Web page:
Embarrassed Emissaries?

by Terri Gillespie

Peter, an emissary of Messiah Yeshua: To the sojourners of the Diaspora in Pontus, Galatia, Cappadocia, Asia, and Bithynia—chosen according to the foreknowledge of God the Father, set apart by the Ruach [Spirit] for obedience and for sprinkling with the blood of Yeshua the Messiah: May grace and shalom be multiplied to you. 1 Peter 1:1-2 TLV

Who was Peter writing to in his first epistle? Eusebius, a historian from the fourth century, believed that the letter was addressed to the Jewish people living in exile in the region of Turkey, as well as the non-Jewish believers.

It was diplomatic of the apostle to call his readers, “sojourners.” Identifying them as temporary dwellers in these pagan countries when most of these families had lived among pagans for generations, was kind.

Initially, Jewish families were most likely forced into exile, but over time—for whatever reason—they chose to remain outside the Land of Promise, Israel. Were these “sojourners of the Diaspora,” those who had heard Peter’s powerful message that momentous Shavuot (Pentecost) after Jesus’s ascension (Acts 2)? Indeed, Peter’s recipients may have been those who experienced the spiritual birth while in Jerusalem celebrating Pentecost. They then traveled back home to the diaspora—back to the countries of their exile.

Did these new believers begin sharing the Good News to their Gentile neighbors? Sharing that their long-awaited Jewish Messiah was their Savior, too? Imagine!

Luke does write that the apostles and disciples were teaching emissaries (Acts 2:42). Perhaps a few of the “sojourners” stayed behind to be taught. Whether they arrived home as trained or just enthusiastic emissaries, I am thinking that those new believers, were the first to go out to the nations. The first to fulfill the Great Commission (Matthew 28:19-20).

Those living among the heathen, the Gentiles had for centuries been frowned upon by their Jewish brothers and sisters in Israel. Do you think these faithful followers of Torah might have felt a certain amount of embarrassment to not be living in the Land of Promise? To be living among the “pagans?” Honestly, I probably would have.

Yet, they still made the journey up to Jerusalem for the designated pilgrim festivals (Passover, Shavuot (Pentecost), and Sukkot (Feast of Tabernacles) Deuteronomy 16:16) as required by the Law. Then, made the long journey back to a pagan country.

But now, living among the Gentiles of the nations had purpose. They could share the Good News that Messiah had come. First to their Jewish brothers and sisters (Romans 1:16), then to their Gentile neighbors. People they had known for years. For such a time as this.

These neighbors would see the change in their Jewish friends and colleagues.

These new believers would know how to talk to their neighbors about this new revelation that the Jewish Messiah wasn’t just the Jewish Savior but for the world, too. They would be effective light and salt.

What is our takeaway from their story?

Are we embarrassed by our circumstances? So embarrassed we don’t believe we can be an effective emissary for God? We’ve been faithful to the Lord, but people may look down on us because of our situation.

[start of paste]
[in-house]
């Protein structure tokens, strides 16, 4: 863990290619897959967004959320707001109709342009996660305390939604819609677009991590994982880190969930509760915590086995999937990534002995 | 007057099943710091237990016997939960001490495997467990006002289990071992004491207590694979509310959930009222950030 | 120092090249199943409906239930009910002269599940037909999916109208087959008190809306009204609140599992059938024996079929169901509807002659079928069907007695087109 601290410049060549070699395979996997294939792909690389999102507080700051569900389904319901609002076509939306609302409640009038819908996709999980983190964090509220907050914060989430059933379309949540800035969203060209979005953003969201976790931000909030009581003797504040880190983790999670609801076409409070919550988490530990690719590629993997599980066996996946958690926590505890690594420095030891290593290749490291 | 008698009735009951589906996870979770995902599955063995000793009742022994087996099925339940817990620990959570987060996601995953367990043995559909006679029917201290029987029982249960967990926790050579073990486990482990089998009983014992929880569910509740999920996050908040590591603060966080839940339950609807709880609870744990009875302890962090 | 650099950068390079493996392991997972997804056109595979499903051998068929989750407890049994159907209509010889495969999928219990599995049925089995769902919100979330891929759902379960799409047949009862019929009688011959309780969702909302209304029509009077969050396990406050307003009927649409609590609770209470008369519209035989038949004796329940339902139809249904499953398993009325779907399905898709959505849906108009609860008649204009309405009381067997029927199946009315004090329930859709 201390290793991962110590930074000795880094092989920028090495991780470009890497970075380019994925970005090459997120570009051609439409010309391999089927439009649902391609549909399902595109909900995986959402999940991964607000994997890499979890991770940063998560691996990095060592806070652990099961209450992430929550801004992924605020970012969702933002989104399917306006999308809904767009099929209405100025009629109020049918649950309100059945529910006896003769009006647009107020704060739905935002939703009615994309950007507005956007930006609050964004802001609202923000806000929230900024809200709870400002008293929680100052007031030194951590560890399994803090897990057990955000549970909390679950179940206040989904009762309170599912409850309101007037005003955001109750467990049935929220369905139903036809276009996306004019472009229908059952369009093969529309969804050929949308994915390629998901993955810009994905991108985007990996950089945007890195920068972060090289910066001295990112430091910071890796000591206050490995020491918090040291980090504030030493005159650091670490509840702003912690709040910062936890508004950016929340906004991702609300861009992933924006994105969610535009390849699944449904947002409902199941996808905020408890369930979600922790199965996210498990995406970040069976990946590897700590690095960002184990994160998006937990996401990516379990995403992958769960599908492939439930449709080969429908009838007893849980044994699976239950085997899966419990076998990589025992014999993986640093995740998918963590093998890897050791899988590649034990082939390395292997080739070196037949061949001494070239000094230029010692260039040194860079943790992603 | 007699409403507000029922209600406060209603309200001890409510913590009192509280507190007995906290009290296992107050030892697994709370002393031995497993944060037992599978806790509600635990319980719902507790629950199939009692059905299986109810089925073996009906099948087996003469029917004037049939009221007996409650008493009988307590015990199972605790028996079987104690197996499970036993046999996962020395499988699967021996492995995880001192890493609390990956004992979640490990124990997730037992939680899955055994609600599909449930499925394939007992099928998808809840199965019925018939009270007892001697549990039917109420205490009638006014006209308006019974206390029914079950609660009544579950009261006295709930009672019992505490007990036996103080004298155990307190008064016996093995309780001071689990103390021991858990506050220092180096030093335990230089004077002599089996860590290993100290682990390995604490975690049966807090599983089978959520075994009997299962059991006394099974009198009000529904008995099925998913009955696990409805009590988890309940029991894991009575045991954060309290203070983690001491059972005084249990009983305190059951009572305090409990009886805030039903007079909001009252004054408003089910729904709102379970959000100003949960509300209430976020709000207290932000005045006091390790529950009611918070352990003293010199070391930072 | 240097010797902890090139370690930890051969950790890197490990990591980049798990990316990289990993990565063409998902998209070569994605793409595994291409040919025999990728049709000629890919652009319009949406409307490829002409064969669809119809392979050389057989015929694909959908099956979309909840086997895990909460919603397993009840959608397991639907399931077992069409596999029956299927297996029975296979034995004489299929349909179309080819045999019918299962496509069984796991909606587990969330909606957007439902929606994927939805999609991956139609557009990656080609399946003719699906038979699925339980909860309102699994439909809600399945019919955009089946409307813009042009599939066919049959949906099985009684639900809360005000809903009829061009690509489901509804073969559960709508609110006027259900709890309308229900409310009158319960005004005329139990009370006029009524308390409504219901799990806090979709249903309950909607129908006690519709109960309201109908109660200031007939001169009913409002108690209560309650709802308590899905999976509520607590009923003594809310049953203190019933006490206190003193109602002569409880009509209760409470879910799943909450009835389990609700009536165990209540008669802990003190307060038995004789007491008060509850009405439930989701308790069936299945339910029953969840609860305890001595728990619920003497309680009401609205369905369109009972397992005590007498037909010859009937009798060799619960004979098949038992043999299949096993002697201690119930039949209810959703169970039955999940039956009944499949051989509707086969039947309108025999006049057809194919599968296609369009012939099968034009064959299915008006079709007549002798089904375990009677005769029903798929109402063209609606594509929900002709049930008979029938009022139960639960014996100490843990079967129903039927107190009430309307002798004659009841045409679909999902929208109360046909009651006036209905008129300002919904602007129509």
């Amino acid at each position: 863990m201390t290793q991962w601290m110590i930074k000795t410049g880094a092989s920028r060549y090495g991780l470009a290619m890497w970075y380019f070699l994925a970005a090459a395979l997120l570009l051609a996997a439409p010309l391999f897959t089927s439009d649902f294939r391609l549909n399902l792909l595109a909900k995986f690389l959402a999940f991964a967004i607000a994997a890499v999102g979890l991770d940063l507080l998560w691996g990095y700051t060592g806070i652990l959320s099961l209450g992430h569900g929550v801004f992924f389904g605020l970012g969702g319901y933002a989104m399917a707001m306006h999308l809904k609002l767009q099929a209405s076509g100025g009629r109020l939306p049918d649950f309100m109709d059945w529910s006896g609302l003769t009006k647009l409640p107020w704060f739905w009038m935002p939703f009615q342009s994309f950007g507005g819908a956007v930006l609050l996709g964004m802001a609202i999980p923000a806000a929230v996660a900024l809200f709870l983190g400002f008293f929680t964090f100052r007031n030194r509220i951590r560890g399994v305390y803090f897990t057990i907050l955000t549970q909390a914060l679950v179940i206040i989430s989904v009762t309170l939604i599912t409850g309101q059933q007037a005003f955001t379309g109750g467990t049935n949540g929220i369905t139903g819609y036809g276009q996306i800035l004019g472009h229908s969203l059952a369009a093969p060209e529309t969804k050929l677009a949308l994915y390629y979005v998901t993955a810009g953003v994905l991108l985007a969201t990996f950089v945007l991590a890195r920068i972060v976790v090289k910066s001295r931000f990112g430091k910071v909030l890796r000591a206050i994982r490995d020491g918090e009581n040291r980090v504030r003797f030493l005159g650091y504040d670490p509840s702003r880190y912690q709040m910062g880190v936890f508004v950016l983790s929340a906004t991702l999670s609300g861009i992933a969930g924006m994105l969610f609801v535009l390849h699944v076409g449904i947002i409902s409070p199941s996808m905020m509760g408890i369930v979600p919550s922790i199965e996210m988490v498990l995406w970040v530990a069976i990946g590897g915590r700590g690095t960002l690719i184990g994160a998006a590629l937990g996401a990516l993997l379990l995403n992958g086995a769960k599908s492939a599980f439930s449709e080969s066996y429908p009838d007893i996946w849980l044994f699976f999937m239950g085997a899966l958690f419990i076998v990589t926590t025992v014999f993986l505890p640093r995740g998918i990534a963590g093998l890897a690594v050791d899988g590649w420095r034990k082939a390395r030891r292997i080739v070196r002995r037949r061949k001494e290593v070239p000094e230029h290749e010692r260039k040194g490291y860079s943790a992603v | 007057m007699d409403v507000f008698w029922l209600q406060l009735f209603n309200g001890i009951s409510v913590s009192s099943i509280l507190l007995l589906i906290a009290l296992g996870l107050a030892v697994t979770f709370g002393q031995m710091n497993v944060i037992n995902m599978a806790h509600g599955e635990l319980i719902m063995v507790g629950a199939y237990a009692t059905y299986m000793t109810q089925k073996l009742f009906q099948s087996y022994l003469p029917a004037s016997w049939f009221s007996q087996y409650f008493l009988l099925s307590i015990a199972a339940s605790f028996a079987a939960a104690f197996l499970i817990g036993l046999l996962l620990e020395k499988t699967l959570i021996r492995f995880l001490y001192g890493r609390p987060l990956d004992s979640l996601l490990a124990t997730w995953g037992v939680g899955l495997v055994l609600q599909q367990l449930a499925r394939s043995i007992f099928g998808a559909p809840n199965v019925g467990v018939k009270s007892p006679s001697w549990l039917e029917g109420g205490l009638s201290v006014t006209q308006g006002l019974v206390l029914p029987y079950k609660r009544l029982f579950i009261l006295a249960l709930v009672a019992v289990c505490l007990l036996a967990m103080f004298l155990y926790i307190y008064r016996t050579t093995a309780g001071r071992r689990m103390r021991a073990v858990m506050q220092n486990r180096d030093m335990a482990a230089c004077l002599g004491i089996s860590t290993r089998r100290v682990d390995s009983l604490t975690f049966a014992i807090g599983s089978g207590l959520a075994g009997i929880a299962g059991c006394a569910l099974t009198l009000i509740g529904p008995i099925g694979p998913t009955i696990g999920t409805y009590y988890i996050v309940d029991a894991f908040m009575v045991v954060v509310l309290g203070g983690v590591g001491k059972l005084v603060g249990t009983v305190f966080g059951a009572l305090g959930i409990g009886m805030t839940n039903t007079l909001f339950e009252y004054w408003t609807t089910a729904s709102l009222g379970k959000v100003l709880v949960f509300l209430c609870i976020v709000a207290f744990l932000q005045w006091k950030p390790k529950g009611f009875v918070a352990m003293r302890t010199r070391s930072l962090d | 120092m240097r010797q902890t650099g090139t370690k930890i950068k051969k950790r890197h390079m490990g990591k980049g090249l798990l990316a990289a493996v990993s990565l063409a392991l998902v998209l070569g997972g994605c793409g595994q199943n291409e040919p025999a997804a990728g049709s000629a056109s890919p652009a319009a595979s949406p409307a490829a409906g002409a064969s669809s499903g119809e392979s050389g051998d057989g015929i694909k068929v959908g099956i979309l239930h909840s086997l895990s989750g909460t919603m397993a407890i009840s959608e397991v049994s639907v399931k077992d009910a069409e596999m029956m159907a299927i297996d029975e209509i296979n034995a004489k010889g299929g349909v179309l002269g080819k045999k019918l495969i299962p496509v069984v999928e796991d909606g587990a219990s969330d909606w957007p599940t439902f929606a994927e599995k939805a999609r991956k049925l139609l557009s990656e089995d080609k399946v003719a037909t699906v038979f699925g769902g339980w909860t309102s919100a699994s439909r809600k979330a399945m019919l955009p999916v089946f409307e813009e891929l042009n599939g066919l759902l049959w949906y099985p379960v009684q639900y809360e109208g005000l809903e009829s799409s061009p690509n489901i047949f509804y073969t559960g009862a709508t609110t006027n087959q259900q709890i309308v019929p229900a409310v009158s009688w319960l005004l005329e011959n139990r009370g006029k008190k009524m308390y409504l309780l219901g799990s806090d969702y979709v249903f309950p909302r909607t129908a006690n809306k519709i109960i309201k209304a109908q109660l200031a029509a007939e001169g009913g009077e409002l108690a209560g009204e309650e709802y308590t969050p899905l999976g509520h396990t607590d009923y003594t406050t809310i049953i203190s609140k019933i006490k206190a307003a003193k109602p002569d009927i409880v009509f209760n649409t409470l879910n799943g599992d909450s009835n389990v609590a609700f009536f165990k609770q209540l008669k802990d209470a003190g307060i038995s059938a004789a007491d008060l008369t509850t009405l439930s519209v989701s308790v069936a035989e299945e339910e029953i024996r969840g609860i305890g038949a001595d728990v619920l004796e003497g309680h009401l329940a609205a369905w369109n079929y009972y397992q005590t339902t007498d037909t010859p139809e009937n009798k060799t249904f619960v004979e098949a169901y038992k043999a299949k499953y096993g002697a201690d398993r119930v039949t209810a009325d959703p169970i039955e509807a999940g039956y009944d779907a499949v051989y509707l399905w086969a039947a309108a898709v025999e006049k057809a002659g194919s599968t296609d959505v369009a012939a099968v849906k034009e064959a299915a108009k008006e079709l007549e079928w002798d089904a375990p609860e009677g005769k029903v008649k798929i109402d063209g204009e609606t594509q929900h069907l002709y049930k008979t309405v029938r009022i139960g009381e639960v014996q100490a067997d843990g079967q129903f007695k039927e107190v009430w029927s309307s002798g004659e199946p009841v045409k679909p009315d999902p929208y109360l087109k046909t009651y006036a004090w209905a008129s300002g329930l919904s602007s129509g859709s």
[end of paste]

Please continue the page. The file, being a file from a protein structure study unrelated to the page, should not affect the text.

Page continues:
Are we in a place we wish we weren’t? A city we don’t like? A neighborhood? A school? A family? No family? Are we in a job we don’t love? In prison? Divorced?

Any place we wish we weren’t?

Maybe, just maybe, we are here for a purpose. An important purpose. And perhaps the set time has come for that purpose.

Are you ready to be a bold emissary—chosen and filled with God’s Spirit? Then, let’s do it!

This article is brought to you by the Advanced Writers and Speakers Association (AWSA).

About the author: Award-winning author and beloved speaker Terri Gillespie writes stories of faith and redemption to nurture souls. Her novels, devotionals, and blogs have drawn readers to hunger for a deeper relationship with their Heavenly Father, and His Son Jesus. Her newest novel, Sweet Rivalry, releases later this year. 

Really Bad Hair Day (The Hair Mavens Book 3) by [Terri Gillespie, Sandra Barron]

Terri’s third and final book in the Hair Mavens series, Really Bad Hair Day, is a whirlwind of changes for the mavens—marriage, love, danger, loss, and redemption. The Hair Mavens series are modern-day Ruth and Naomi stories set in a hair salon.

Join the conversation: Is your situation an embarrassment to you?

8 thoughts on “Embarrassed Emissaries?

  1. Waking up every morning asking God to keep me sensitive to His purposes and will is helpful in remaining ready for what He may have for me that day. Love this devotional. Thanks!

    Liked by 1 person

    1. Thanks for the read and encouragement, Julie! Being sensitive to God’s purposes is the best way to bee.


  2. Great devotional. It reminds me of the verse in 1 Peter 3: 15 to always be prepared to give an answer for the hope within us. Thanks for sharing. Fran

    Liked by 1 person

  3. I think that often those things which embarrass us and make us think we’re not worthy to be emissaries for God are the very things which God expects us to use to reach a certain group of people. It’s easier to hear lessons from a person who has walked in our shoes. Hence, the very reason why God sent His Son to earth in the first place. Thanks for another wonderful devotional, Terri!

    Liked by 2 people

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